Review: The Cityfox affiliated Zurich duo Adriatique return for a brilliant EP that inaugurates their brand new label named Siamese. On the Patterns Of Eternity EP, the title track is a mesmerising and hypnotic tech house journey with trancey arpeggios and soaring synth leads. While second offering "Womb" is more suited to the warm up or afterhours alike on this deep and moody cruise through the darklands. Finally "Quadrivia" closes this fine release out on a dreamy and ethereal progressive house tip that you could imagine being played at an open air rooftop party by the likes of Lee Burridge.
Review: The Siamese imprint is owned by the Swiss production and DJ duo known as Adriatique. For their next release they have got in the British DJ, producer and label owner Ed Davenport (Infrastructure New York, Counterchange) for this great mini-album including four club tracks and two interludes. The slow burning late night tech house groove of "Festnetz" gets things off to an impressive start, allowing the next track "For You" to draw the listener into a trance on this deep hypnotic techno cut. There's some deep and slinky tech house for early evening mood lighting on "Rain" while the 14 minute long epic "Inner Senser" channels the retro vibe of early nineties UK bleep techno on this soulful and evocative journey. Following up their wonderful Siamese Anthology compilation and a release by Italian legends Bruscagin & Visnadi, this label continues to do great things.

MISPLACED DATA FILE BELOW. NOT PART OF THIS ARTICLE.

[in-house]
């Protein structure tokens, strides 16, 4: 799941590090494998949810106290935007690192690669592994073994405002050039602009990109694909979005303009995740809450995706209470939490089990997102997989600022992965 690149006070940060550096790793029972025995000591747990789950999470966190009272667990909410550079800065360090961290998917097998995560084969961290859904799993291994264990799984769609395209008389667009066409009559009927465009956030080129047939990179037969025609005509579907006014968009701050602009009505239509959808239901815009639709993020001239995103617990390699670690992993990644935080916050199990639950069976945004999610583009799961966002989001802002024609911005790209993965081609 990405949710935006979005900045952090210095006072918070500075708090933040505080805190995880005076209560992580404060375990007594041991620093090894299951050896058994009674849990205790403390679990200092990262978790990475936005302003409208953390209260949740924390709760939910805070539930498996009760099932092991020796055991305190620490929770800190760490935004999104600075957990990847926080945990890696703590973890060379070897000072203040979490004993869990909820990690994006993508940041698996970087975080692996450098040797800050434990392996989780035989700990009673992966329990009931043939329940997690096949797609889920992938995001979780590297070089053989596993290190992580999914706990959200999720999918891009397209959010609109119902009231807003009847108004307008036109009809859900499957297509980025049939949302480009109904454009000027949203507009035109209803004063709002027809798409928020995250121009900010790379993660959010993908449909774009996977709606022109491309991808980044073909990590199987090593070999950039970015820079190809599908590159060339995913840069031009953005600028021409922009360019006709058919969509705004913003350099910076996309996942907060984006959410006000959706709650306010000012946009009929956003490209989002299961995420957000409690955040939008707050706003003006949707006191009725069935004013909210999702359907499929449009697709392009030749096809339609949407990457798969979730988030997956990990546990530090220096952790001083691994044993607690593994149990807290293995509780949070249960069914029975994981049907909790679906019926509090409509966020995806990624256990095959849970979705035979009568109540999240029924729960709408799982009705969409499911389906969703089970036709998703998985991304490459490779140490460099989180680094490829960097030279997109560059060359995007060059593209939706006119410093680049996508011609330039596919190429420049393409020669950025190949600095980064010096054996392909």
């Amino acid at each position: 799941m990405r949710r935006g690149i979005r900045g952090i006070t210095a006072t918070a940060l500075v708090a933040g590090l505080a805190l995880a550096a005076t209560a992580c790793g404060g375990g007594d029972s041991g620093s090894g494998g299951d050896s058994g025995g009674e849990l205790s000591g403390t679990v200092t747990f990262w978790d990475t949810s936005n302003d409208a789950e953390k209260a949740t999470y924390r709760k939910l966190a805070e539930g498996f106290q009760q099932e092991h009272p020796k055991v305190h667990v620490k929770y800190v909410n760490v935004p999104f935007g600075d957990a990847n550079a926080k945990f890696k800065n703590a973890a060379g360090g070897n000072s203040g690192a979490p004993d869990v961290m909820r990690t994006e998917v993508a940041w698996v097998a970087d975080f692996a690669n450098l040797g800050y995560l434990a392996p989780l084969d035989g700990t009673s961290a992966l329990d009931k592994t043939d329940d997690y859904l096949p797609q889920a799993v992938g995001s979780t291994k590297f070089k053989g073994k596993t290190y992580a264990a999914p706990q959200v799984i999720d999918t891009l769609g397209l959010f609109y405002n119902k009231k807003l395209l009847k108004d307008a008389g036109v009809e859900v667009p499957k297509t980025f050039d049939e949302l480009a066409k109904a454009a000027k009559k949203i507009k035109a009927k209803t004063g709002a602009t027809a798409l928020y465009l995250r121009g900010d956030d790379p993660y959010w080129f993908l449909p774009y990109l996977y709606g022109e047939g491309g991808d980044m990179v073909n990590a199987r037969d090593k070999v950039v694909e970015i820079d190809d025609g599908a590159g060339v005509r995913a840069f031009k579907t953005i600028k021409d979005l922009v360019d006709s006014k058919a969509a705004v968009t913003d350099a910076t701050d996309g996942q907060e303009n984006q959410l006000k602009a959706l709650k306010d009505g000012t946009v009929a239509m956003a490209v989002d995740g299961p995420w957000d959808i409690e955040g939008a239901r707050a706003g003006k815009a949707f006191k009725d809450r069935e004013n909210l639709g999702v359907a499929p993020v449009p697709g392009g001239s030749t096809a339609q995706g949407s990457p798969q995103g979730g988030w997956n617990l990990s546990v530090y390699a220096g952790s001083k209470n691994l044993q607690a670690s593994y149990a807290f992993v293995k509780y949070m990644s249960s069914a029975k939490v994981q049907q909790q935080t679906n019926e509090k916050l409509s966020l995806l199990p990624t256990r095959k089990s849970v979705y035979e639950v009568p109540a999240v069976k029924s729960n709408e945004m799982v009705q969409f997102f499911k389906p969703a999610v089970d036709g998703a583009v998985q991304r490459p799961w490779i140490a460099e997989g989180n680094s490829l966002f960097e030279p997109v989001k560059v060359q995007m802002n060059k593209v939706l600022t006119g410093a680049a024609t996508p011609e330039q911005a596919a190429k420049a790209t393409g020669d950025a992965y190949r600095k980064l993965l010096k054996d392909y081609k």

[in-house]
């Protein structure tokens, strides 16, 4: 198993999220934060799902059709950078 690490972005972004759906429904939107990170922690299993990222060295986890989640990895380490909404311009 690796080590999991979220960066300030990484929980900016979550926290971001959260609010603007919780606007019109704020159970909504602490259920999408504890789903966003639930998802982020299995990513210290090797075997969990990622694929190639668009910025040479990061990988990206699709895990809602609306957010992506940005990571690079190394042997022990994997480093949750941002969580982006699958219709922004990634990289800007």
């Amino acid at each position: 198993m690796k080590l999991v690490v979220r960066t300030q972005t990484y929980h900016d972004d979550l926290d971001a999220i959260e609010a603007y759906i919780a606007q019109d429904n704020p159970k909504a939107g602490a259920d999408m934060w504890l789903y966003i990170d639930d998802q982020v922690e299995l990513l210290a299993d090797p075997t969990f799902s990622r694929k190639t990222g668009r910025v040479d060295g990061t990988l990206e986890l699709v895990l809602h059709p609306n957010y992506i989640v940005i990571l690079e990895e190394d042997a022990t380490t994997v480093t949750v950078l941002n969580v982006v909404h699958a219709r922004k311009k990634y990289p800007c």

Marino Canal - "Men Of No Purpose" - (6:40) 120 BPM
Charlie Thorstenson - "Skuggor" - (8:31) 124 BPM
Adriatique - "Grinding Rhythm" - (6:18) 123 BPM
Glowal - "Flowers On Tears" - (7:23) 126 BPM
SOEL - "Oberon" - (6:07) 123 BPM
Review: This second split release on Siamese follows last year's first Anthology instalment and focuses again on melodic, electronic house. Label owners Adriatique's "Grinding Rhythm" sets the tone, with its subtle, intricate rhythm and understated melodies. It's the kind of track that will work in a number of settings from warm up to peak time, albeit for a more discerning crowd. Soel's "Oberon" is more dubby but is also shot through with a moody undercurrent, thanks to the ominous riffs that accompany the rolling arrangement throughout. Marino Canal's "Men of No Purpose" is somewhat deeper and even veers toward an epic sensibility thanks to its frosty synths, but retains its dance floor focus thanks to a tricky supporting rhythm. if you're looking for a refined, futuristic take on house, check this release.